Stanford's Dime Novel and Story Paper Collection consists of over 8,000 individual items, and includes long runs of the major dime novel series (Frank Leslie's Boys of America, Happy Days, Beadle's New York Dime Library, etc.) and equally strong holdings of story papers like the New York Ledger and Saturday Night.
Both genres flourished from the middle to the close of the 19th century in America and England (where the novels were known as "penny dreadfuls"), and benefited from three mutually reinforcing trends: the vastly increased mechanization of printing, the growth of efficient rail and canal shipping, and ever-growing rates of literacy.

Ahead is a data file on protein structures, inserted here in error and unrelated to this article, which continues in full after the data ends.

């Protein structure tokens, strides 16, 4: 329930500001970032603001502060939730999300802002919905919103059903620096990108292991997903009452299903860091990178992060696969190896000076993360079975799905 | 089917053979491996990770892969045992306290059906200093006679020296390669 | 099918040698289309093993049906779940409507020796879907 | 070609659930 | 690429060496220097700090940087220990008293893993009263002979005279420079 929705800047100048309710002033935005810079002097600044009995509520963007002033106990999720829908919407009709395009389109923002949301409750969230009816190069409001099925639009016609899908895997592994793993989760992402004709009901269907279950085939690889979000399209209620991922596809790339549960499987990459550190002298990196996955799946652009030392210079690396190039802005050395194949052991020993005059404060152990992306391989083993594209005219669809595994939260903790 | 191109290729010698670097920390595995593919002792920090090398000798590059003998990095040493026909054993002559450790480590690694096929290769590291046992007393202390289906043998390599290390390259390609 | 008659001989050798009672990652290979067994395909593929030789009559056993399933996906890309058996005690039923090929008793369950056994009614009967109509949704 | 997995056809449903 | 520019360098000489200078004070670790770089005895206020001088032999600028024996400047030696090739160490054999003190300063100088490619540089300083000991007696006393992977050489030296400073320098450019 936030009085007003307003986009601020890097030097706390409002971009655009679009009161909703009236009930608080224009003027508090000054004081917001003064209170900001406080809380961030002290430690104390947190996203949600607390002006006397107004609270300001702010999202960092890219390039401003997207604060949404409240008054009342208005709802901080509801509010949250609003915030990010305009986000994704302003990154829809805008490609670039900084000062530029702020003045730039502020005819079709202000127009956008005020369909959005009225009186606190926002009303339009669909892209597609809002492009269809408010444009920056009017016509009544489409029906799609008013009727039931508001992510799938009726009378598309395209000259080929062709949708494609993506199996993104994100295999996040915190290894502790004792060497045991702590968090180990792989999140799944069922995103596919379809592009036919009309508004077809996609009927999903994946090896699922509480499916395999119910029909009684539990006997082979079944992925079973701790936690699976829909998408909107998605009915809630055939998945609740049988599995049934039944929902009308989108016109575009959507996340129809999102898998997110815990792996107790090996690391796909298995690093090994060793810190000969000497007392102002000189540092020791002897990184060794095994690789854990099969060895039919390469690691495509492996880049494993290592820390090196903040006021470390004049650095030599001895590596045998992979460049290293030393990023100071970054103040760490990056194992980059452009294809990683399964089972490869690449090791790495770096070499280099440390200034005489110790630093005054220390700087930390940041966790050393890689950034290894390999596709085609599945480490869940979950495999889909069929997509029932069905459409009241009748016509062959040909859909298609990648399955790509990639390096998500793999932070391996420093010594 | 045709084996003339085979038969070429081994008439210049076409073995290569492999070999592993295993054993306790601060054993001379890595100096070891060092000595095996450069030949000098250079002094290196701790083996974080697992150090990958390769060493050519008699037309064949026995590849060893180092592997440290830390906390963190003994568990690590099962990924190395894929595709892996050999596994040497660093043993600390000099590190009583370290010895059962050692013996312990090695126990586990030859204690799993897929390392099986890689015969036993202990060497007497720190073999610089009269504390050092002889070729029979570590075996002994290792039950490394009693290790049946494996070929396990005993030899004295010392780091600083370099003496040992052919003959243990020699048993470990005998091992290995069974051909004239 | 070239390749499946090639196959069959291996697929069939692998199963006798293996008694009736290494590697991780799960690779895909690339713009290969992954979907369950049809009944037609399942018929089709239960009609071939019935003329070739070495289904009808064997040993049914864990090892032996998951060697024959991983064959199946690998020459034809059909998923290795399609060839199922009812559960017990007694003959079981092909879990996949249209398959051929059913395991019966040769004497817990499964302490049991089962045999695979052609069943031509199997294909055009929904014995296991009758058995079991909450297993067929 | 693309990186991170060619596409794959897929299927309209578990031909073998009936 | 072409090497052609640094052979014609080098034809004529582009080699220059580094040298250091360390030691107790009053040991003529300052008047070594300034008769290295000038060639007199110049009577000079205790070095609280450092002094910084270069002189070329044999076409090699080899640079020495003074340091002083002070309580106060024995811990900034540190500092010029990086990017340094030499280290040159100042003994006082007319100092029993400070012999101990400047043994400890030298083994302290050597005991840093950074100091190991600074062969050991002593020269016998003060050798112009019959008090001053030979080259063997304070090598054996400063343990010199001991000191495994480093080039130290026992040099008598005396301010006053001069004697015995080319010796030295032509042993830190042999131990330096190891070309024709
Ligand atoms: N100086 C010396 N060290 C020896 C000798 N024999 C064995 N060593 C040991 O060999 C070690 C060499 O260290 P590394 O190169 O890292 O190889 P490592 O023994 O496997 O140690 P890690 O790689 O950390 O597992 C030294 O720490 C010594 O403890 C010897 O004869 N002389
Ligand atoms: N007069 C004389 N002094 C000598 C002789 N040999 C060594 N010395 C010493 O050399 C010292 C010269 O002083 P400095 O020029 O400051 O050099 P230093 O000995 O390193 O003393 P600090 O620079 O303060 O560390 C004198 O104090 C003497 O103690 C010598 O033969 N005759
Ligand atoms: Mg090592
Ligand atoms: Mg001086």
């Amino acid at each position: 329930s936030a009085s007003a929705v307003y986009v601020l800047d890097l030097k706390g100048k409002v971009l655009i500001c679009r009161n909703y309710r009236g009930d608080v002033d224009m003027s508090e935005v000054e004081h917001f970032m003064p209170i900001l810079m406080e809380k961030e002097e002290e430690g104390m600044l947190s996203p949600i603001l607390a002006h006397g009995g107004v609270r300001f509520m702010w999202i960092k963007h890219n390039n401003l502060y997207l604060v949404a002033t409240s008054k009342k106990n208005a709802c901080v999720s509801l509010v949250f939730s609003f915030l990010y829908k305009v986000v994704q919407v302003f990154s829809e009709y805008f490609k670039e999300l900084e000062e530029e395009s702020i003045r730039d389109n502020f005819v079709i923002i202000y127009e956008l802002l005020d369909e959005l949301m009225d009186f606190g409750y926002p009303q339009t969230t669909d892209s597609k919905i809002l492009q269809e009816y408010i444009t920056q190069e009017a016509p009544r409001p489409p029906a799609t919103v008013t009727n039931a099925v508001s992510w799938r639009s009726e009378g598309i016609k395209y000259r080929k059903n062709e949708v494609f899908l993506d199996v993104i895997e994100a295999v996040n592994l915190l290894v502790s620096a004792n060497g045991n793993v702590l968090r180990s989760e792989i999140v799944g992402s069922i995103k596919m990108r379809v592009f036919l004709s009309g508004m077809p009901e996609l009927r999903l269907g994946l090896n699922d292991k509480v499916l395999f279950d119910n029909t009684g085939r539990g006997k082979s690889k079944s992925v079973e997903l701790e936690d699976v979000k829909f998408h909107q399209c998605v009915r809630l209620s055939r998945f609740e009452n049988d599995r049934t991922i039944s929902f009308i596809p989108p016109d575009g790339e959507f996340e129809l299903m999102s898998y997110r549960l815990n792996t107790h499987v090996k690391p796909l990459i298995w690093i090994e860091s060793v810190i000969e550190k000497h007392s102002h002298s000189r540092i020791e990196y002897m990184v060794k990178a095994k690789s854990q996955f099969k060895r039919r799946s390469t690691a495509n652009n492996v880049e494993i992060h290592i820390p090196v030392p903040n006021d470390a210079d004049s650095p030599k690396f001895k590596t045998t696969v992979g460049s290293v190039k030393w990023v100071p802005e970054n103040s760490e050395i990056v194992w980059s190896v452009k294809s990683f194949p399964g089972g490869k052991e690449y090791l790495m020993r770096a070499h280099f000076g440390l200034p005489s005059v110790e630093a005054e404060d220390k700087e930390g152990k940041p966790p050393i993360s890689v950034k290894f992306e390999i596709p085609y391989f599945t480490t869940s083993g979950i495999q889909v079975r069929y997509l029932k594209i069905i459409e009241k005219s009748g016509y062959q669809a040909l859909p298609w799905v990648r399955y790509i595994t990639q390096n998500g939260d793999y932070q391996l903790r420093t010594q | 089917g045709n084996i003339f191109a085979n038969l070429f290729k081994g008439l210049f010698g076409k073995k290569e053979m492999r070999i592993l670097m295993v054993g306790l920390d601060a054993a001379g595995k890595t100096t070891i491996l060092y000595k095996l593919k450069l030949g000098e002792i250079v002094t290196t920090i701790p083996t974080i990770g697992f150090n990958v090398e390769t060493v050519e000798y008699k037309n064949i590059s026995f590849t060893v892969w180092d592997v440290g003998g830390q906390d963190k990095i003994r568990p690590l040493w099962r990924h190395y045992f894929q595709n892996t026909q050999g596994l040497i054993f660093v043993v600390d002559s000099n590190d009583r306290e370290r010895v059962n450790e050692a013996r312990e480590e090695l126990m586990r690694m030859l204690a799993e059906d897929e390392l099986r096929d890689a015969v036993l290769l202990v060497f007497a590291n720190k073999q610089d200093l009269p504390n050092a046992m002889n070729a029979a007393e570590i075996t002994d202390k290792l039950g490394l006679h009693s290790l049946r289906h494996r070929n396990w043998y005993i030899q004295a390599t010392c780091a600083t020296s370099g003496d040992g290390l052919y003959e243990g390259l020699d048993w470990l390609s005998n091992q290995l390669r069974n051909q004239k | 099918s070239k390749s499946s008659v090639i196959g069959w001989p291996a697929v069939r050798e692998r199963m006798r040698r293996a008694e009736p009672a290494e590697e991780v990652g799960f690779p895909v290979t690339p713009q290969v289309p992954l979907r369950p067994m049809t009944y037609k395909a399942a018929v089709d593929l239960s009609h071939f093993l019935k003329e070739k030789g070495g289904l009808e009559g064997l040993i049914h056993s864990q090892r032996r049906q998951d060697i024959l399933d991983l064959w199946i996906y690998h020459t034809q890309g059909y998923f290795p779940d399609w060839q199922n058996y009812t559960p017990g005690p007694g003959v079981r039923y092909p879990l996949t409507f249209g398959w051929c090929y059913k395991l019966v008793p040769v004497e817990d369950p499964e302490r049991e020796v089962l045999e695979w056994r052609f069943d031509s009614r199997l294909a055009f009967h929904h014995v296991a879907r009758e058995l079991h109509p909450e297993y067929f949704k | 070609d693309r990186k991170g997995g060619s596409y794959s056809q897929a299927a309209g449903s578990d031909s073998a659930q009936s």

The dime novels were aimed at youthful, working-class audiences and distributed in massive editions at newsstands and dry goods stores. Though the phrase conjures up stereotyped yarns of Wild West adventure, complete with lurid cover illustration, many other genres were represented: tales of urban outlaws, detective stories, working-girl narratives of virtue defended, and costume romances.
Story papers, weekly eight-page tabloids, covered much the same ground, but often combined material and themes to appeal to the whole family. The chief among them had national circulations greater than any other newspaper or magazine, some reaching 400,000 copies sold per issue. Unlike the dime novels, which generally confine illustration to the cover, the story papers integrate text and illustration (in the form of wood engravings) throughout.